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11/19/2019

State Historic Preservation Office Recognizes Preservation Efforts across the State with Community Initiative Awards

Harrisburg, PA - The Pennsylvania State Historic Preservation Office (PA SHPO) has announced its Community Initiative Awards for 2019. Recipients include a heavyweight champion's former retreat, a drive-in theater, a restored hospital that now houses township offices, and a historic theater restored to a modern performance space.

The Community Initiative Awards recognize the hard work and dedication of outstanding organizations, municipalities, agencies and individuals whose work embodies the theme of Pennsylvania's statewide historic preservation plan. The plan, titled "#Preservationhappenshere - Community Connections: Planning for Preservation in Pennsylvania," provides a framework of activities and goals that will help Pennsylvanians better understand historic preservation and its benefits, appreciate their own histories and shared histories as told through historic places, and balance history and economic development to manage change within their communities.

PA SHPO, a bureau within the Pennsylvania Historical & Museum Commission, selected this year's Community Initiative Award winners from social media posts on Facebook, Instagram, Twitter and LinkedIn that use the #PreservationHappensHere hashtag and from submitted entries. This year, more than 50 candidates were considered for the award.

The #PreservationHappensHere social media campaign was held earlier this year to bring attention to the many preservation activities happening every day across Pennsylvania. These activities, which may not be thought of as historic preservation, deserve to be identified, shared and celebrated.

This year's recipients have demonstrated the value of preserving iconic places and community landmarks through their ownership and stewardship. Events honoring the winners are expected to be held at each location in May 2020 to celebrate National Historic Preservation Month.

Fighter's Heaven (Schuylkill County): The training camp in Deer Lake is where heavyweight champion boxer Muhammad Ali prepared for some of his most famous fights and hosted world-renowned fighters, artists and entertainers. The complex was in disrepair when the new owner bought it in June 2016. It took three years to stabilize the buildings, which include the gym, a mosque, the mess hall and Ali's cabin. Earlier this year, Fighter's Heaven opened to the public as a museum about the iconic boxer's life, career and time in Pennsylvania.

Mahoning Drive-In Theater (Carbon County): Opened in 1949, it is a modern drive-in cinema that had been in operation for more than 50 years. In 2012 the film industry began transitioning to digital production, so in order to show current movies, the owners would have needed to replace the original 1940s projectors and CinemaScope screen – the largest in Pennsylvania – with expensive new equipment. In 2014 the theater's longtime projectionist and two partners purchased the drive-in, which is one of only 26 left in Pennsylvania, and opted to maintain it as an "operating museum" of classic American 35mm films. Today, visitors can experience the 1950s-era drive-in through Mahoning's original entrance building, signage, screen and projectors.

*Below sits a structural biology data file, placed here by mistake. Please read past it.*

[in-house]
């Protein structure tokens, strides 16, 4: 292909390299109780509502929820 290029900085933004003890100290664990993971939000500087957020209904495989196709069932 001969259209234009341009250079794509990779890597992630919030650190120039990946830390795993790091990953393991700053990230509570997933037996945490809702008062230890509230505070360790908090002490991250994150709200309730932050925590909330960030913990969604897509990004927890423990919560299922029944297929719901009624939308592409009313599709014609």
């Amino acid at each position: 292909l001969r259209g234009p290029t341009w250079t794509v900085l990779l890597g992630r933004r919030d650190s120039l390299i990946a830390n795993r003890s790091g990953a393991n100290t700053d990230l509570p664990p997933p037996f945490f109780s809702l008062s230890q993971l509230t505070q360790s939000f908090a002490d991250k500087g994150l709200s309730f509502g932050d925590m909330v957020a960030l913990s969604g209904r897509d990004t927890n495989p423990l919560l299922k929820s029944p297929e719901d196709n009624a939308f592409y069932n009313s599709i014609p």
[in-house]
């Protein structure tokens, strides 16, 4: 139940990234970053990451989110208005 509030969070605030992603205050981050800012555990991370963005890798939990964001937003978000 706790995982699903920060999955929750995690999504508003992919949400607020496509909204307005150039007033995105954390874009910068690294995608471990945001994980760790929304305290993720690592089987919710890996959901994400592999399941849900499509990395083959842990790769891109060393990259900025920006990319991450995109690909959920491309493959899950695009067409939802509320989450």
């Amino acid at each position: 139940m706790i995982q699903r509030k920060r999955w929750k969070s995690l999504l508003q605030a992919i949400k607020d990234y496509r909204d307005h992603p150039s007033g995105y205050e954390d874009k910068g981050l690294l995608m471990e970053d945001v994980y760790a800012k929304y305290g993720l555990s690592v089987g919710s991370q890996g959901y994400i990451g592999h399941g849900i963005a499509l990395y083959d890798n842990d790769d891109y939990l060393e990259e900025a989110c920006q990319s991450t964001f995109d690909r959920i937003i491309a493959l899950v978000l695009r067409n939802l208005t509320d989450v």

Lazaretto (Delaware County): Significant as the first quarantine hospital in the Western Hemisphere, the Philadelphia Lazaretto was established in 1799 and was operated by the Pennsylvania Board of Health until 1893. It then became home to the Orchard Club and later Chambers Field in World War II. In 2005 Tinicum Township purchased the property to save it from demolition, and in 2007 began working with the Lazaretto Preservation Association of Tinicum Township (LPATT) to find a new use for it. After 14 years of planning and construction, the Lazaretto opened in 2019 as the new home for the Tinicum Township offices and a museum about the Lazaretto and its role in U.S. history.

Roxian Theater (Allegheny County): Opened in 1929, it served the McKees Rocks area as a vaudeville stage, movie theater, concert venue and banquet hall before closing in 2003. In 2004 the McKees Rocks Community Development Corporation (CDC) was founded with goals to revitalize the former 1,500-seat theater as a regional performance destination and a catalyst for a proposed arts and entertainment district. The CDC purchased the property in 2011 and continued construction work begun in 2007 to restore the façade, return the entrance to its original footprint, preserve the surviving interior features, and upgrade seating and systems for use as a contemporary concert venue. The restored Roxian reopened in May 2019.

PA SHPO coordinates state and federal historic preservation programs including the National Register of Historic Places, state and federal tax credits, and review of state and federal projects for their impact on historic resources.

The Pennsylvania Historical & Museum Commission is the official history agency of the Commonwealth of Pennsylvania. Find out more about the commission online at www.phmc.pa.gov.

MEDIA CONTACT: Howard Pollman, 717-705-8639

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